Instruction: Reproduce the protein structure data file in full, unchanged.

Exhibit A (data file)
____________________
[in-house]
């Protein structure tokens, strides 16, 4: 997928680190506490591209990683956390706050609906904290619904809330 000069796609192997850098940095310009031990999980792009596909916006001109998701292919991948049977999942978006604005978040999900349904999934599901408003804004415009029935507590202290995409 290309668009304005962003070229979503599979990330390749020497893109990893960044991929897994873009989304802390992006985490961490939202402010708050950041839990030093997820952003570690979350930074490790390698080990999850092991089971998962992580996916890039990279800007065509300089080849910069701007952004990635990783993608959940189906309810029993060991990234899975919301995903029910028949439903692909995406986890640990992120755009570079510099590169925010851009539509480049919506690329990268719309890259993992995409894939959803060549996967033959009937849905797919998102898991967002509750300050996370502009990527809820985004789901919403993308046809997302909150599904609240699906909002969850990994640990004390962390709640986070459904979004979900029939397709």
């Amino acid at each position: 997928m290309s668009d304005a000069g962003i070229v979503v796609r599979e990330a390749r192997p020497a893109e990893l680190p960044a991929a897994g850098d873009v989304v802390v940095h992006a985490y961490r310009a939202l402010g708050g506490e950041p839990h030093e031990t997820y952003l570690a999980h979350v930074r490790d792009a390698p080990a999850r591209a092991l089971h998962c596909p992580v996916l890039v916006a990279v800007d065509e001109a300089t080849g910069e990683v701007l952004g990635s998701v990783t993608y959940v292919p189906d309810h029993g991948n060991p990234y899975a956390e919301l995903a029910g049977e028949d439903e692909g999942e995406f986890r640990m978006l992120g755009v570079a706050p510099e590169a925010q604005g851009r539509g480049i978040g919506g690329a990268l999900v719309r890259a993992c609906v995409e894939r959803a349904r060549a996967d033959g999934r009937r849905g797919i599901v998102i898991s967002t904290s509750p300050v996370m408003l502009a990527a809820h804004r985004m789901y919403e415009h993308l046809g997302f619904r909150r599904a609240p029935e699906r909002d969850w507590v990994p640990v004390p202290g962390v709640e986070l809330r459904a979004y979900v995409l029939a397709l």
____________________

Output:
[in-house]
């Protein structure tokens, strides 16, 4: 997928680190506490591209990683956390706050609906904290619904809330 000069796609192997850098940095310009031990999980792009596909916006001109998701292919991948049977999942978006604005978040999900349904999934599901408003804004415009029935507590202290995409 290309668009304005962003070229979503599979990330390749020497893109990893960044991929897994873009989304802390992006985490961490939202402010708050950041839990030093997820952003570690979350930074490790390698080990999850092991089971998962992580996916890039990279800007065509300089080849910069701007952004990635990783993608959940189906309810029993060991990234899975919301995903029910028949439903692909995406986890640990992120755009570079510099590169925010851009539509480049919506690329990268719309890259993992995409894939959803060549996967033959009937849905797919998102898991967002509750300050996370502009990527809820985004789901919403993308046809997302909150599904609240699906909002969850990994640990004390962390709640986070459904979004979900029939397709």
């Amino acid at each position: 997928m290309s668009d304005a000069g962003i070229v979503v796609r599979e990330a390749r192997p020497a893109e990893l680190p960044a991929a897994g850098d873009v989304v802390v940095h992006a985490y961490r310009a939202l402010g708050g506490e950041p839990h030093e031990t997820y952003l570690a999980h979350v930074r490790d792009a390698p080990a999850r591209a092991l089971h998962c596909p992580v996916l890039v916006a990279v800007d065509e001109a300089t080849g910069e990683v701007l952004g990635s998701v990783t993608y959940v292919p189906d309810h029993g991948n060991p990234y899975a956390e919301l995903a029910g049977e028949d439903e692909g999942e995406f986890r640990m978006l992120g755009v570079a706050p510099e590169a925010q604005g851009r539509g480049i978040g919506g690329a990268l999900v719309r890259a993992c609906v995409e894939r959803a349904r060549a996967d033959g999934r009937r849905g797919i599901v998102i898991s967002t904290s509750p300050v996370m408003l502009a990527a809820h804004r985004m789901y919403e415009h993308l046809g997302f619904r909150r599904a609240p029935e699906r909002d969850w507590v990994p640990v004390p202290g962390v709640e986070l809330r459904a979004y979900v995409l029939a397709l």